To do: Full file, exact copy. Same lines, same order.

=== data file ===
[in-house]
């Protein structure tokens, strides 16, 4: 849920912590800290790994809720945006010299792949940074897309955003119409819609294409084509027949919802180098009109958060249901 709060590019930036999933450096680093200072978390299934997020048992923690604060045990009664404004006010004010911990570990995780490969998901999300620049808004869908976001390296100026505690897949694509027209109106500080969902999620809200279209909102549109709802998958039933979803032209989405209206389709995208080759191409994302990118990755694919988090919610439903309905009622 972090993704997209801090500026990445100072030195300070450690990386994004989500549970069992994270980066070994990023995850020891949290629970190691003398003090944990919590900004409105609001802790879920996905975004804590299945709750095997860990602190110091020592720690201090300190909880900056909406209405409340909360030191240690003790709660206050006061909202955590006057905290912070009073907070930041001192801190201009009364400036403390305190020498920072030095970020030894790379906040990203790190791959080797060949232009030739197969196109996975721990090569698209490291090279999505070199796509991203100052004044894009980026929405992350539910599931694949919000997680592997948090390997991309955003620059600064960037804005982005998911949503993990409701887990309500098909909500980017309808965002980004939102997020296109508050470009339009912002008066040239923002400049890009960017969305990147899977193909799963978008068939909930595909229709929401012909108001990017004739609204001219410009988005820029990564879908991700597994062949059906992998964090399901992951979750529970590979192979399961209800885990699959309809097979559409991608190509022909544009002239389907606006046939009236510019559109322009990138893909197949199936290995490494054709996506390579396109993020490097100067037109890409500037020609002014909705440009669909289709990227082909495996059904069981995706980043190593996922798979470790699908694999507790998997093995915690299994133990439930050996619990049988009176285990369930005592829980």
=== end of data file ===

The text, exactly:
[in-house]
């Protein structure tokens, strides 16, 4: 849920912590800290790994809720945006010299792949940074897309955003119409819609294409084509027949919802180098009109958060249901 709060590019930036999933450096680093200072978390299934997020048992923690604060045990009664404004006010004010911990570990995780490969998901999300620049808004869908976001390296100026505690897949694509027209109106500080969902999620809200279209909102549109709802998958039933979803032209989405209206389709995208080759191409994302990118990755694919988090919610439903309905009622 972090993704997209801090500026990445100072030195300070450690990386994004989500549970069992994270980066070994990023995850020891949290629970190691003398003090944990919590900004409105609001802790879920996905975004804590299945709750095997860990602190110091020592720690201090300190909880900056909406209405409340909360030191240690003790709660206050006061909202955590006057905290912070009073907070930041001192801190201009009364400036403390305190020498920072030095970020030894790379906040990203790190791959080797060949232009030739197969196109996975721990090569698209490291090279999505070199796509991203100052004044894009980026929405992350539910599931694949919000997680592997948090390997991309955003620059600064960037804005982005998911949503993990409701887990309500098909909500980017309808965002980004939102997020296109508050470009339009912002008066040239923002400049890009960017969305990147899977193909799963978008068939909930595909229709929401012909108001990017004739609204001219410009988005820029990564879908991700597994062949059906992998964090399901992951979750529970590979192979399961209800885990699959309809097979559409991608190509022909544009002239389907606006046939009236510019559109322009990138893909197949199936290995490494054709996506390579396109993020490097100067037109890409500037020609002014909705440009669909289709990227082909495996059904069981995706980043190593996922798979470790699908694999507790998997093995915690299994133990439930050996619990049988009176285990369930005592829980």